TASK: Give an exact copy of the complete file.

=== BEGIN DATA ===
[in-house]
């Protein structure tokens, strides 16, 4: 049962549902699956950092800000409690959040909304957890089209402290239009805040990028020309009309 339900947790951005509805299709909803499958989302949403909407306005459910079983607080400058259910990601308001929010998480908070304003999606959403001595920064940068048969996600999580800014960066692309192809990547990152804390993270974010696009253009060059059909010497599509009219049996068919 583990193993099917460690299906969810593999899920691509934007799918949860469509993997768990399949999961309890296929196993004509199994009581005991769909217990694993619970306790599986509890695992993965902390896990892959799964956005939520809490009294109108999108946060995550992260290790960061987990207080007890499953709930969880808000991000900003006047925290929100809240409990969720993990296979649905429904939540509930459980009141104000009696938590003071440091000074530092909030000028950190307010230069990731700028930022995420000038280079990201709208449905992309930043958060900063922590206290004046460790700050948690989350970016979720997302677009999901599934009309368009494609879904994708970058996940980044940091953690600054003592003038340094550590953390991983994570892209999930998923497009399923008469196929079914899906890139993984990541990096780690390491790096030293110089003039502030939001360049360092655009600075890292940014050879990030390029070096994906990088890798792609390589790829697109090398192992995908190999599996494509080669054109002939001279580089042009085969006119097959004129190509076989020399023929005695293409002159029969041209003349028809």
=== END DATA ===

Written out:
[in-house]
């Protein structure tokens, strides 16, 4: 049962549902699956950092800000409690959040909304957890089209402290239009805040990028020309009309 339900947790951005509805299709909803499958989302949403909407306005459910079983607080400058259910990601308001929010998480908070304003999606959403001595920064940068048969996600999580800014960066692309192809990547990152804390993270974010696009253009060059059909010497599509009219049996068919 583990193993099917460690299906969810593999899920691509934007799918949860469509993997768990399949999961309890296929196993004509199994009581005991769909217990694993619970306790599986509890695992993965902390896990892959799964956005939520809490009294109108999108946060995550992260290790960061987990207080007890499953709930969880808000991000900003006047925290929100809240409990969720993990296979649905429904939540509930459980009141104000009696938590003071440091000074530092909030000028950190307010230069990731700028930022995420000038280079990201709208449905992309930043958060900063922590206290004046460790700050948690989350970016979720997302677009999901599934009309368009494609879904994708970058996940980044940091953690600054003592003038340094550590953390991983994570892209999930998923497009399923008469196929079914899906890139993984990541990096780690390491790096030293110089003039502030939001360049360092655009600075890292940014050879990030390029070096994906990088890798792609390589790829697109090398192992995908190999599996494509080669054109002939001279580089042009085969006119097959004129190509076989020399023929005695293409002159029969041209003349028809």